By Lakshmi Kumar, June 12, 2019
The relationship between anonymous companies, corruption, money laundering, drug and weapons trafficking, organized crime and terrorist financing isn’t new. Studies from the Organization for Economic Co-operation & Development (OECD) from nearly two decades ago identified that nearly...
Transnational crimes generate US$1.6 trillion to US$2.2 trillion annually In 2017, Global Financial Integrity (GFI) did a study on transnational crime and found that the combined annual value of 11 different transnational criminal markets was between US$1.6...
By Tom Cardamone, April 3, 2017
Believe it or not, the Panama Papers scandal has an upside: it shed light on the dark corners of the international financial system. Prior to the revelation that one law firm helped establish over 200,000 anonymous companies, the casual observer knew tax evasion, corruption, and money laundering occur in the world but they didn’t know quite how it works. Now the term “anonymous shell company” has some resonance and it is in the general lexicon — even if most people still can’t explain how they work.
By Heather Lowe, April 18, 2016
The global community recently began implementing a system of transparent, open source ID numbers—Legal Entity Identifiers (LEI)—to help companies, regulators, investors, and the public see how parent and subsidiary companies are related. Global Financial Integrity has been supportive of this corporate transparency tool, and I participated in the early stages of creating the new global LEI system. To test out and demystify the new system, I decided to have GFI register to get its own LEI number. Ten minutes and US$219 later we were done, and now I’m going to explain just how easy the process was.
“ICE has long recognized the misuse of corporations and limited liability companies (LLCs) formed under State law as a serious threat to the ongoing effort to combat international criminal activities. The lack of corporate transparency has allowed...
By Christine Clough, PMP, October 26, 2015
When the States Parties to the UN Convention against Corruption (UNCAC) and official observers gather in St Petersburg next week for the 6th Conference of States Parties (COSP), the UNCAC Coalition will be advocating for enhanced language...
By Sophie Haggerty, June 15, 2015
Other Countries Should Follow Norway’s Example
On June 5, the Norwegian Parliament unanimously voted to establish a public registry of corporate ownership information, becoming the latest country to tackle the abuse of anonymous companies through increased transparency.
Anonymous companies are one of the top tools used by criminals, kleptocrats, tax evaders, and terrorists to launder dirty money with impunity. Requiring companies to publicly disclose in a central registry their ultimate, human, beneficial owner(s) is regarded as the gold standard in tackling the abuse of these phantom firms.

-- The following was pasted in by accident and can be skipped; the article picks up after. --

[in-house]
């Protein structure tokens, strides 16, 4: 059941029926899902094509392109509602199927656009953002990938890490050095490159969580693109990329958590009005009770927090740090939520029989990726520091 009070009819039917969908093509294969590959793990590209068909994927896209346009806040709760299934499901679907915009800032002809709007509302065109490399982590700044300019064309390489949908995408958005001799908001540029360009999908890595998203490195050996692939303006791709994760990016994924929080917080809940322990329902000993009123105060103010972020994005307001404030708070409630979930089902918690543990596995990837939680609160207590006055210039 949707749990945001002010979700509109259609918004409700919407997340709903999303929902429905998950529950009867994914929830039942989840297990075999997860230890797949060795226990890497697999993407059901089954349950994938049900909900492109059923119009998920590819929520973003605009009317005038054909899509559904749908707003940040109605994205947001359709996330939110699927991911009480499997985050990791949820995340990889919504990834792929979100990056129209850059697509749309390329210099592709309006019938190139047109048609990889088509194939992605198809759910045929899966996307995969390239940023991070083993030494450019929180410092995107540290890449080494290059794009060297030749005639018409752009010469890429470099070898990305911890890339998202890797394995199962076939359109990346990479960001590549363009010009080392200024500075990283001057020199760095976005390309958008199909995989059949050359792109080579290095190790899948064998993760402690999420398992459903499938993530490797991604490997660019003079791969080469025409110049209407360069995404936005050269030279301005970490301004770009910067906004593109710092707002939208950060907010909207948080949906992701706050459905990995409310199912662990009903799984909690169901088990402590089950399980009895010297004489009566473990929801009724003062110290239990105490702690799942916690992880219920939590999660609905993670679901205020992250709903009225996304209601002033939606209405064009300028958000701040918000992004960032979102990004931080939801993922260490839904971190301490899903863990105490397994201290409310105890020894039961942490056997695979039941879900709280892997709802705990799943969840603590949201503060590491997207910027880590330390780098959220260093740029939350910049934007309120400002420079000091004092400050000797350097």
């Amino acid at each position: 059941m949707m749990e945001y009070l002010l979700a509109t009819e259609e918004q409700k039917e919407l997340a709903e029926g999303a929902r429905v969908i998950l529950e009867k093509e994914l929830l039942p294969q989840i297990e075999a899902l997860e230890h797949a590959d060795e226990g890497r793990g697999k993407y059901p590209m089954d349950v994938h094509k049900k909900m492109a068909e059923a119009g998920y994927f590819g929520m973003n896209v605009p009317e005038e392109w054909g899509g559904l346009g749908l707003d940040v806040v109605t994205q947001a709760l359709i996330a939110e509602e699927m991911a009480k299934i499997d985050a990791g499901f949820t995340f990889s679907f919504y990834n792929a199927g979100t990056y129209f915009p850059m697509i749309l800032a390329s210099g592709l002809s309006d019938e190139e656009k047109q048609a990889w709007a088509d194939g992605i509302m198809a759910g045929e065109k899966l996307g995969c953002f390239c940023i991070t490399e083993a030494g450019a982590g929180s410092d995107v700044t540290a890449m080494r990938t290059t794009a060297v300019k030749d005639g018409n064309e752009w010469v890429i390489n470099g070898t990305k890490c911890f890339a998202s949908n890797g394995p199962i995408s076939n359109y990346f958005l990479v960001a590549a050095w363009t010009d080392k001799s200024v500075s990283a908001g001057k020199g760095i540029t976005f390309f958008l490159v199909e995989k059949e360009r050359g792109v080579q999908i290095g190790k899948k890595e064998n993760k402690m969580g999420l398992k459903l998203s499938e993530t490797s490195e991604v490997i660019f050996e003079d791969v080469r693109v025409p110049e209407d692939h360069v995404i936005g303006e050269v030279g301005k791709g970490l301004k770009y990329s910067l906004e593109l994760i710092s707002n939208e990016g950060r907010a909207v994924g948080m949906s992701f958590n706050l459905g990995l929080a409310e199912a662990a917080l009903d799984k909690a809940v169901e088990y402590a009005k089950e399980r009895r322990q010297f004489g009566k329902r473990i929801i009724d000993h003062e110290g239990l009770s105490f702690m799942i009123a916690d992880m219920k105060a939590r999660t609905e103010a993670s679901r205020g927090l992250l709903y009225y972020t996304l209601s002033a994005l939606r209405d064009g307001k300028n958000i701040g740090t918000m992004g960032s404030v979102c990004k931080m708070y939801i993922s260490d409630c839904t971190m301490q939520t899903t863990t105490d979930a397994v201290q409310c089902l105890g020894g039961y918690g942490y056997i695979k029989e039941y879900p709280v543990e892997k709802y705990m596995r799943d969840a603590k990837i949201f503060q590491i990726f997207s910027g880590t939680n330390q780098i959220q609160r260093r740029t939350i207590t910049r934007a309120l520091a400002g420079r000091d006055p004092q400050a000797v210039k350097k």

Norway’s strong endorsement of transparency comes as no big surprise: the Scandinavian country routinely ranks near the top of transparency and anti-corruption rankings, and Norway was the first country to get behind the push to curb illicit financial flows. Their support on this topic dates back to the formation of the Norwegian Government-led Task Force on the Development Impact of Illicit Financial Flows in 2007 and their financial backing of the Financial Transparency Coalition at its inception in early 2009–long before illicit flows topped the global agenda.
In establishing a public registry, Norway joins Denmark and the United Kingdom—the first country to commit to a public registry of beneficial ownership information back in October 2013. The UK followed through with its commitment this March by passing historic legislation needed to fulfill its pledge.
By Heather Lowe, June 2, 2015
GFI’s Heather Lowe Proposes Reinvesting FIFA Forfeiture Funds in Inner-City Youth Soccer Programs
Following from my blogs on Friday and Monday about different aspects of the FIFA case, I’d like to talk a little bit about the forfeiture funds and penalty payments that the U.S. Department of Justice (DOJ) will be collecting in this case and what will happen to them. A proceeding like the FIFA case can result in a really large pile of cash that will be under DOJ control. Unless the Defendants are acquitted of the charges against them at trial or the DOJ decides to drop the case against a Defendant for some reason, we can expect that the DOJ will be collecting from those Defendants the bribe money that they received, anything they bought with that money that will then be auctioned off (for example, check out the list of real estate that will likely go under the hammer in Florida and Georgia from paragraph 343 of the indictment), and, possibly, additional fines in the form of penalties. It is going to add up.
It is obviously critical that the DOJ, Federal Bureau of Investigation (FBI), Internal Revenue Service (IRS) and other government agencies that were involved in this case are able to recoup the money they spent working on this investigation over the past few years. Another way of looking at it is that they need to keep a sizable chunk in order to ensure that they have the resources to work cases like this over the next few years. No matter how you slice it, that’s important to American taxpayers as well, who pay less in taxes because the DOJ and other agencies are able to fund part of their work through forfeiture and penalty payments instead of through tax dollars. Win-Win.